Toluene Toxicity Workup

Updated: Apr 11, 2022
  • Author: Nathanael J McKeown, DO; Chief Editor: Sage W Wiener, MD  more...
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Laboratory Studies

Indicated laboratory tests and findings in toluene toxicity include the following:

  • Arterial blood gas (ABG) measurements – Acidosis, hypoxemia, and hypercarbia
  • Complete blood cell count (CBC) with differential and peripheral blood smear – Anemia, leukocytosis, and abnormalities of blood elements
  • Serum electrolytes – Hypokalemia, hyperchloremia, metabolic acidosis, hypocalcemia, and hypophosphatemia
  • Liver enzymes and bilirubin levels – Hepatotoxicity, which may cause jaundice, hepatitis, and liver failure
  • Serum glucose – Hypoglycemia must be ruled out as a cause of decreased mental status
  • Blood urea nitrogen (BUN) and creatinine levels – May indicate acute kidney injury
  • Urine or serum creatine kinase (CK) and myoglobin measurements – Rhabdomyolysis from toluene-induced muscle damage may contribute to renal failure
  • Urine electrolytes – to identify a type I renal tubular acidosis, if a non-anion gap metabolic acidosis is present 

Serum toluene concentrations are available only through specialized laboratories and are not available quickly enough to guide therapy. [18] Blood toluene concentrations of 2.5 mg/L correlate with toxicity. Concentrations of 50 mg/L are probably fatal.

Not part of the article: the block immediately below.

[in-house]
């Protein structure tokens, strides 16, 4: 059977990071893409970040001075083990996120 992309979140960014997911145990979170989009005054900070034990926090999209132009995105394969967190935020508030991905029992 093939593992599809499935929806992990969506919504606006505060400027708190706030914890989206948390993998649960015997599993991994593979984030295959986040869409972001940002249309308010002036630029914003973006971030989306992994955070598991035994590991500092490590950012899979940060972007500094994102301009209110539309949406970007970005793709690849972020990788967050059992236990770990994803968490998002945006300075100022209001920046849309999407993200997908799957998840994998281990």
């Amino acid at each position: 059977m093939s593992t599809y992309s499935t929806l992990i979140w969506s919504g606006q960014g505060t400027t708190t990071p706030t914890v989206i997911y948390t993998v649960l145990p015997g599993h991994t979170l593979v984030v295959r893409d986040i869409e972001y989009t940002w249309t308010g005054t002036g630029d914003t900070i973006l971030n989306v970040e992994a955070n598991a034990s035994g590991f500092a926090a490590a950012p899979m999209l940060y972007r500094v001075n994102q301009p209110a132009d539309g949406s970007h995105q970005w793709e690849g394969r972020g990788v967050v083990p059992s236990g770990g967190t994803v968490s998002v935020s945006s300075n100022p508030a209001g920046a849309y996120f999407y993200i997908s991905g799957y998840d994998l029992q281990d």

Perform toxicological screens to test for alcohol and cocaine, because alcohol can cause mental status changes similar to those from toluene and can increase serum toluene levels and decrease its metabolism, while cocaine may precipitate cardiac dysrhythmias


Imaging Studies

A chest radiograph may show aspiration pneumonitis or acute lung injury.

In patients with chronic exposure to toluene, a CT scan of the head may show cerebral cortex and cerebellar atrophy with brainstem atrophy in severe cases.

In patients with chronic exposure, an MRI may reveal cerebral cortex, cerebellar, and brainstem atrophy with sulcal widening and ventricular dilation. Increased periventricular white matter and loss of differentiation of gray and white matter may also be observed.

Technetium Tc 99m radionucleotide scan of the liver may show a rare form of hepatotoxicity secondary to toluene exposure. In hepatic reticuloendothelial failure (HREF), a decreased uptake of the radionucleotide suggesting impaired liver function occurs. [4]



The ECG is an essential test because toluene-induced dysrhythmias, including torsades de points and ventricular fibrillation, often are responsible for the sudden death associated with poisoning. Most ECG show nonspecific changes to the ST segment and depressed T waves, but patients with QT prolongation are at particular risk for dysrhythmia. [19]

Cardiac monitoring of patients should be continuous during observation so that any dysrhythmias may be detected promptly.